TBU#16 Top 7 (x2) - Our Favourite Non-Fiction Books of 2022

Episode 16 November 22, 2022 00:22:42
TBU#16 Top 7 (x2) - Our Favourite Non-Fiction Books of 2022
Two Booked Up
TBU#16 Top 7 (x2) - Our Favourite Non-Fiction Books of 2022

Nov 22 2022 | 00:22:42

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Hosted By

Rowena Mabbott Shelley Tonkin Smith

Show Notes

Shelley and Rowena are looking back at 2022 and highlighting seven standout non-fiction books that they’ve read this year.

So if you’re looking for ideas to add to your TBR list for the holidays and into 2023, you’re in the right place!

Listen in for why each of the books made it onto each bookworms’ lists — and, for your convenience, here’s a list of the books for you to check out.

 

Links

Rowena’s favourite non-fiction reads;

 

Shelley’s favourite non-fiction reads;

Connect with us:

Find us online at twobookedup.com and keep in touch with Two Booked Up via email by signing up for the Two Booked Up Bookclub.

Connect with Rowena @rowenamabbott on IG and at rowenamabbott.com. You can also get Rowena’s FREE new e-book, The A - Z of Career and Life Confidence here.

Connect with Shelley @shelleysmithcreative on IG and @ShelleyTSmith on Twitter. Her copywriting business is at shelleysmithcreative.com and her writing and other musings are at shelleytonkinsmith.com.

View Full Transcript

Episode Transcript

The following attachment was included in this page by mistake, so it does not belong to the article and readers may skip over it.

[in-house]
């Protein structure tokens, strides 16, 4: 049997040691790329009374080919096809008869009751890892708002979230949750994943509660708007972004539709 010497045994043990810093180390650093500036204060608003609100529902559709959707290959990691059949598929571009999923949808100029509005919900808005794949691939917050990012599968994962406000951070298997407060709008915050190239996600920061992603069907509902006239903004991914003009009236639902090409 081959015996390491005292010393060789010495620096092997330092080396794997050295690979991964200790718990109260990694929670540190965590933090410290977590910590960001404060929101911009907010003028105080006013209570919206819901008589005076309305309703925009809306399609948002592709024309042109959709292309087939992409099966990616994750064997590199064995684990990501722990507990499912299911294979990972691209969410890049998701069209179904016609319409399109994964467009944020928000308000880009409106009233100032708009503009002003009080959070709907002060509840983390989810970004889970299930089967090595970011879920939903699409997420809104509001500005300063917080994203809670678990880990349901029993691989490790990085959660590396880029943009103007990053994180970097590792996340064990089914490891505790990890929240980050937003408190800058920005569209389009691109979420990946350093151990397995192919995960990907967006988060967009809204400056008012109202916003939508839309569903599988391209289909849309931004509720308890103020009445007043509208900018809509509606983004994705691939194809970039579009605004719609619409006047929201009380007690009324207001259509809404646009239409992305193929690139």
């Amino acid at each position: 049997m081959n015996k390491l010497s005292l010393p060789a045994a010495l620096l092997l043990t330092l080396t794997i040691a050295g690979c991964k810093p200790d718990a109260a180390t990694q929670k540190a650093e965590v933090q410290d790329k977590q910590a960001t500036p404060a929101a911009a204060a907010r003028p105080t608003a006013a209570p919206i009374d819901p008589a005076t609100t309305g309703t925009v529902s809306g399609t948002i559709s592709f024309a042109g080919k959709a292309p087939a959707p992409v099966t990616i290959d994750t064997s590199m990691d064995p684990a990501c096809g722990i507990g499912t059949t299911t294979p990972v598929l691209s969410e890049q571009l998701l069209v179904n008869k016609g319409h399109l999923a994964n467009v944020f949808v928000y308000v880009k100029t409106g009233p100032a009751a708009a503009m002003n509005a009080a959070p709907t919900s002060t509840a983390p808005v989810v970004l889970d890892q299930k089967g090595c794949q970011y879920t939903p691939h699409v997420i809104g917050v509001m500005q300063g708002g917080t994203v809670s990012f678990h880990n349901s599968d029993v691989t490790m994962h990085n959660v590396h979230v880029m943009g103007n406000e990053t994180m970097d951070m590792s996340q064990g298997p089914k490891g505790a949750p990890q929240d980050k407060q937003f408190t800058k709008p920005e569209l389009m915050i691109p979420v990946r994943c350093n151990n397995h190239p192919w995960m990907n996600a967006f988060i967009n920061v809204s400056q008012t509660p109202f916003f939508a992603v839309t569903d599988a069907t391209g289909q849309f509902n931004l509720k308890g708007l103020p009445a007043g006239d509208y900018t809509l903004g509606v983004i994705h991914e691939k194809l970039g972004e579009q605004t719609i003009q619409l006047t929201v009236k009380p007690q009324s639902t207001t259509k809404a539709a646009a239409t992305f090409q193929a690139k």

[00:00:00] Welcome to Two Booked Up. A podcast about business and personal development books, and the conversations they ignite. I'm Shelley Tonkin Smith. I'm a copywriter, entrepreneur and homeschooling Mom. [00:00:19] And I'm Rowena Mabbott. I'm a career and life confidence coach, and I'm also a mom. [00:00:24] We're kicking off our summer series of Minisodes today with a rundown of our favorite nonfiction books we each read in 2022. So if you're looking for some recommendations for books to over the holidays or to put on your reading wishlist for 2023, we're confident you'll find some great suggestions in this episode. [00:00:46] So Ro, kick us off. What were some of your favorite reads of 2022? [00:00:52] Oh, it was so hard to select as at the time of recording. I'm on track to have read over a hundred books this year, [00:00:58] A hundred books. Well done. [00:01:01] nearly, yeah. Um, it's a lot [00:01:05] What was your goal? [00:01:06] Fortunately, I write them down. Um, Hundred and four, which I will, I will make that I'm already at 97 or something, [00:01:14] That's amazing. [00:01:16] I'll make that for sure. [00:01:17] I wanted to beat last year where I made 104. So [00:01:20] Okay. Okay. [00:01:21] Such an Upholder. [00:01:22] Having a goal, being an Upholder, it motivates me. [00:01:24] Yes, I love it. [00:01:26] Okay. So it was tricky, but thinking about the premise of Two Booked Up, that is sharing how we can apply lessons from a book we've read to improve our business or life. I then narrowed it down to these books that I wanna share today. [00:01:40] So the first one, which is not read in any particular order, Let me just be clear. The book was From Strength to Strength by Arthur C. Brooks. Now I read this one as an ebook. So this book has a subtitle of Finding Success, happiness, and Deep Purpose in the Second Half of Life. Now there's lots of data is shared in this book, but it is really presented in an easy to digest manner with lots of stories. [00:02:06] It's written the way Arthur speaks, which is very helpful if you've seen any of his YouTube videos or listened to his podcast. So what stood out for me was the idea of crystallized and fluid intelligence curves and how moving from one to the other will help us find meaning and purpose as we move through life, which helps us to be happier too. [00:02:26] Now the impact of reading this for me was the greater awareness of the tools we can use to be even happier as we age. [00:02:34] Another book that was definitely in my top few books was Things That Matter, Overcoming Distraction to Pursue A More Meaningful Life by Joshua Becker. And again, I read this as an ebook. [00:02:47] Now this is a very practical book and, really easy read. The idea of this book is that we can choose to live differently when we focus on what matters and the things we have been told matter generally don't. So when we set aside the things that distract us, so technology, fame, et cetera, we have more time and energy to focus on what does matter, which according to Becker, are our meaningful pursuits. [00:03:11] Now there are great prompting questions in here, and it's based on results from a national survey undertaken in the US. So it's gotta really, It's a good read and it's tied in with the other books I was reading at the time. And there's a bit of a theme there that came up through some of the books we'd read this year on the podcast too. [00:03:28] So the impact of reading this for me was it was a great reminder of living true to our values. [00:03:35] Alright, so next up, 4,000 Weeks: Time Management for Mortals by Oliver Burkman. And I read this as a paperback. So the basic premise of this is that if we live until we are 80, we have 4,000 weeks in our lifetime. [00:03:51] So starting at this point, and then using philosophy, literature, and psychology, which are, I have to say, lots of my favorite areas. The book explores our relationship with time and completely debunks the myth that we can do it all if only we had better time management techniques. Now, the impact of reading this was probably similar to the other two books I've just mentioned and possibly like all the books we talked about in the first season of the podcast. My take home message was, you can't do everything, so focus on what really matters. [00:04:21] Next up, Burnout: The Secret to Solving the Stress Cycle by Emily and Amelia Nagoski. Now, I listened to this as an audiobook and this book, I would say is so much more than the title suggests. [00:04:35] It has an exploration of all things that contribute to women experiencing burnout, including both the stressor and the stress held in our bodies. I really enjoyed some of the terminology they use, like Human Giver Syndrome and Bikini Industrial Complex, as well as other cultural references. And the audiobook was read by the authors, which, I absolutely love. [00:04:55] So the style of the book also made it more engaging. Because it was, read and written in a very conversational style, presenting the scientific research in a entertaining way. Now, the impact of reading this was an awareness of when I feel stress, I need to discharge that from my body before dealing with the stressor. [00:05:15] Next up, Into The Rip: How the Australian Way of Risk Made my Family Stronger, happier, and Less American by Damien Cave. And I listened to this one as well. This is an exploration of risk and differences between the US and Australian cultures told with personal stories. I loved that Damien read the audio book and shared openly the challenges and discomfort felt when he moved himself and his family from New York City to Sydney in Australia. [00:05:45] Damian and his family's experience of surf life saving, and the nippers, which is the young surf life savers for ages five to 14 year olds, showed the way that Australia embraces and respects risk taking by the community. I loved that it shared personal stories as well as interviews with experts, cause it made it a really enjoyable read or listen. [00:06:04] And the impact of reading this one was I have a much greater appreciation for the Australian way of looking at risk, which in turn encouraged me to be more comfortable with my boys doing certain activities. So there's kind of where I'm at too. Shelly, how about you? What were your favorite non-fiction reads? [00:06:21] Well that, Damian Cave one sounds so intriguing. So is he talking about risk as in like letting your children do, I mean, not even risky things, but things that like, like Yeah, like out of your safety zone or comfort zone? [00:06:35] Yeah, so it's more around his comfort zone was saying. Well, I don't want my kids going out into that water where there are rips and sharks and all sorts of other things. Whereas in Australia, that's normal if you're part of Nippers, if you're part of the surf lifestyle culture, you are taught that yes, the sea is dangerous, but you can learn about it and you acquire skills to deal with it. [00:06:59] And so it was really using that as an analogy for other parts of our life. It's a really interesting book. I really enjoyed it. [00:07:06] Oh, I think I'm gonna put that one on my list. I've put a few others on my list. I already have the Oliver Burkman one on my Kindle, so, Oh my goodness, the episode of our planned reads for 2023 is gonna be rather long and, like you, Ro, I had some trouble whittling this list done, and I didn't read nearly close to a hundred books this year. [00:07:28] But I've, whittled it down to this. So, In true Gretchen Rubin fangirl style, after reading the Four Tendencies for the podcast, I went to her predecessor, book, which is called Better Than Before. And Better Than Before, is a book about habits and Gretchen Rubin's overarching arguments in better than before is that to adopt new good habits and stop bad habits you need to know yourself. [00:07:58] So, a theme that we had coming through a lot of our podcasts in Two Booked Up season one. Once you know yourself, then you need to customize your strategies accordingly. So for example, a lark or like a morning person versus an owl, a night person. So if you are a night person and you want to introduce a new yoga practice into your life, then it might not be the best idea to do, you know, the typical morning yoga session. It might be better for you to introduce it as a kind of bedtime routine. [00:08:31] So, I really like this personalized approach in Better Than Before and I found it better than, you know, this, uh, than Atomic Habits, which I read before that as well. And I found Atomic Habits was turning us all into behaviorists. I know it's like a Top 10 super bestselling book, but I found it too simplified for me and I really like the personalization of Better Than Before. [00:08:58] Then the next book that I want to highlight here is called Soundtracks by an author called John Acuff. I didn't quite resonate with this author, but I really found the book very valuable. So the term soundtracks refers to the things we say to ourselves. So our thoughts, our self-talk, which is so influential in the way we act. [00:09:20] And he points out that our brains very easily cling onto the negatives. So he argues that we should actually stand in front of a mirror each morning and each evening and say out loud what could be called positive affirmations. So he has put together what he calls the new anthem, and my favorite part of that anthem is the phrase that you say in the evening. You say, "What a day! The best part is I left myself a whole lot of fun things to work on tomorrow." And I just felt that that was so much more positive than the self-talk I had adopted, which was kind of like, "Oh, I didn't get everything done today and I've got so much to do tomorrow." I like that reframing of, I've got so many cool, fun things to do tomorrow. [00:10:09] So there was a lot of really nice little pearls of wisdom like that that I got from Soundtracks by John Acuff. [00:10:17] So yeah, those are the two business and personal development books that I'm gonna highlight. As I say, I had to limit myself. But then I wanna highlight a few in the memoir category. [00:10:27] So that's what we're going to do after a quick break. We'll be back in a little bit. [00:10:32] [00:12:06] Okay, so we have back and I'm going to share with you some of my favorite memoirs. [00:12:12] And so the first one is, Called I Am. I Am. I Am: Seventeen Brushes With Death by Maggie O'Farrell. So as the subtitle suggests, this is a book of Maggie Ferrell's Life told through the lens of 17 near death experiences that she's had either herself or with her children. She certainly lived an astounding life and though death is the focus of this book, I think the overall message is about living life to the fullest because life is so fragile. [00:12:49] So this one was a recommendation from my bookworm aunt and a big Maggie O'Farrell fan. So thanks Aunty Sue for this recommendation. I really enjoyed it a lot. And I also went on to read Maggie Farrell's Hamnet, which is a, Fictional book about Shakespeare's, son Hamnet, which I loved as well. So throwing that one in there on the fiction side. [00:13:10] Then my next favorite memoir was a book called How to Write One Song by Jeff Tweedy. So Jeff Tweedy is the lead singer of a band called Wilco. And I have to admit, I had not heard of Wilco before reading this book, or rather I listened to it. Uh, it was really fun to listen to this book because he breaks into song every now and then and he's got some tracks from Wilco and, oh and just a warning, if you don't like swearing, you might have to give this one a miss. But it is a book about writing one song and he's quite specific about this because he wants to demystify the idea that you need to become this songwriter with a capital S. Um, it can be quite an intimidating notion. But even for you non musos out there, it's a book about creativity in general. So even if you're not a musician or you're not looking to write songs, I'd recommend it. [00:14:11] I really loved doing his word association exercises to come up with lyrics that were novel and that didn't sound cliche. I was actually sitting on the beach on a holiday and looking around me and looking at the things at the beach and writing down words, and then writing down, um, other associations and then putting them all together to write down these like very cool sounding lyrics in the end. [00:14:33] So yeah, that I really enjoyed and I thought it was something different, and played into my creativity. But now, Ro, I know you enjoy a good memoir. So what memoirs have stood out for you this year? [00:14:47] Yeah, thanks. I'm just intrigued that you had never heard of Wilco. I'm still kind of reeling from that fact. [00:14:52] I'm sorry, you hadn't heard of Johnny Clegg, so sorry. [00:14:56] Yes. I guess that's the thing. Yeah. But I love that you were doing, word association on the beach because that lends itself to being kind of this part of the summer reading. [00:15:05] So yes, I do love a memoir. I. And I would actually think when in reflection, maybe into the rip might have been more of a memoir book as well, but it did have a lot of other stuff in there too. So a couple of memoirs this year that really stood out for me, and that I kept thinking about months or weeks after I'd finished reading them. And I think that's often a good sign of a book that's really affected you. [00:15:27] The first one it's a new release come out in 2022 called The Space Between the Stars by Indira Naidoo. Now Indira Naidoo is a very well known Australian broadcaster. [00:15:38] So this is a beautiful book. And actually the physical book itself was also beautiful, like it was quite tactile cover, so that was quite a different experience as well. It was really lovely. Um, but the book shares how nature around Sydney Harbor helped Indira, the author after the sudden death of her younger sister. [00:15:56] So it's interspersed with stories and memories of her sister within her renewed appreciation of nature. Kind of, you'll have a chapter of a memory or a beautiful story about her sister and her when they were kids. And the next chapter will be Current Day and exploring the nature of around Sydney Harbor. [00:16:15] So it has a very gentle rhythm. Now, I read this book in October, which is the time when our son was still born. So I found a lot of parallels with my own experience of grief, which was also top of mind when I read it, but it's not a sad book. I didn't sit there, you know, sobbing my eyes out. I just felt that it spoke deeply to a lot of very beautiful truths. [00:16:37] So really gorgeous book. [00:16:39] And the other memoir that I think made my absolute top favorites was a book called The Happiest Man on Earth by Eddie Jaku, which I listened to. Now this is a heartbreaking, very powerful, but ultimately uplifting book written by Holocaust survivor, Eddie Jaku. Again, he's a very, um, well known Australian and the chief message was that happiness can be found even when we're surrounded by darkness. [00:17:06] It was very moving. I did have a few teas whilst I listened to this one, especially as I listened to the updated version, which was published to celebrate his 100th birthday where he shared that he believes he's the happiest man on earth. Now he has passed away this year. In 2022, and it was a huge funeral, massive state funeral. He was a very well known, well respected man. But, um, the book separate to all of that was very, very good and very, um, and I don't, I don't wanna say entertaining, but it was entertaining for such a potentially upsetting topic. It was done in a beautiful way. It was a really good listen. [00:17:42] Oh, so now on a different note, Shelly, you haven't shared any homeschooling books yet, and I know you are always reading new books about homeschooling and education, cuz you're frequently telling me about them. So I think you should share some of the love and go on and tell our listeners what you've been reading in this category as well. [00:18:00] Oh yes, thank you. I've saved some homeschooling recommendations, but I think these ones are also for, for parents in general, and like extending education into the home. So, the first one that I wanna highlight is called, Why You Should Read Children's Books, and then in brackets, Even Though You Are So Old and Wise. [00:18:19] So this one is by Katherine Rundell, a children's book author, and it's a short book, it's more of an extended essay, and she argues against seeing reading as this linear progression that we sort of move from picture books to then like children's books and middle grade novels. And then we go out this ladder of increasing complexity until we land up at Shakespeare and the likes and we never look back on children's literature or anything like that. [00:18:48] And she says that there is a lot of wonder and maybe even usefulness to be found in children's books for adults -read when you are an adult. So this actually inspired me to read a new children's book called A Place to Hang the Moon by Kate Albus, which was delightful, which was so great. So I've actually, I've bought it for my boys, but my son doesn't like reading about orphans. So instead, I got to really enjoy it. It was so lovely. A real modern day classic. [00:19:18] And then the next one I wanna highlight is called Uncovering the Logic of English, A Common Sense Approach to Teaching Reading, Spelling, and Literacy by Denise Eide. And look, this is getting into textbook territory, but I just had to include it. [00:19:35] It's helped me with teaching my son to read, but I think it'll be valuable for anyone with kids learning to read whether you are homeschooling or not, because there's this assumption that English is full of exceptions when it comes to spelling and reading. But Denise argues that English is actually very logical, and then she outlines a very systematic approach to understanding English that will enable students to be able to read and spell 98% of English words. [00:20:05] So particularly if your child is struggling with reading or spelling, get this book, it's really gonna help you to guide and mentor them. [00:20:13] And then the last one I'm gonna say on homeschooling is Teaching from Rest. A Homeschoolers Guide to Unshakeable Peace by Sarah Mackenzie. So it's obviously a homeschool book, and I read a lot of homeschooling books, so I wasn't quite sure which one to highlight, but Teaching From Rest is, I think the permission slip that many of us homeschooling moms need to simplify and to trust that we are enough. But I think this is for all of us moms and just to embrace that on your homeschooling journey, and I feel I must mention that Sarah is a Christian, a practicing Catholic. [00:20:51] So the book is written from that worldview. If this is a problem for you and you're looking for an inspiring homeschool read that's not overtly Christian, then I can also highly recommend The Call of the Wild and Free by Ainsley Arment. See what I did there, Ro? I squeezed in another favorite. [00:21:09] I know! Oh my goodness. We're meant to be keeping these episodes short. Listeners, I'm gonna have to reign Shelly in, but if you do need any more book recommendations, you can find me at RowenaMabbott on Instagram to continue this conversation. And if you'd like to learn more about how I can support you as a career and life confidence coach, as well as all my blog posts, or subscribing to my newsletter, head over to my online home at rowenamabbott.com. [00:21:35] And Shelley, where can listeners find you to learn more about your great insights about homeschooling books, your copywriting, and everything else? [00:21:42] Cool. So you can find me on Twitter at Shelley T Smith or sign up for my newsletter at ShelleyTonkinSmith.Com. And if you'd like to learn more about my copywriting services, then head on over to ShelleySmithCreative.com and if you aren't already, please subscribe or follow Two Booked Up in your podcast player. [00:22:04] We've got a whole lot more bonus minisodes coming your way, including our summer reading lists of what we want to read now that we've told you what we have read. So if you don't wanna miss out on that, then subscribe and go and visit twobookedup.com where you'll find show notes with the books we've mentioned today and a transcript of this episode. [00:22:24] Thanks for listening to two Booked Up. Shelly and I will be back with another bonus episode in a couple of weeks time. Until then, happy reading.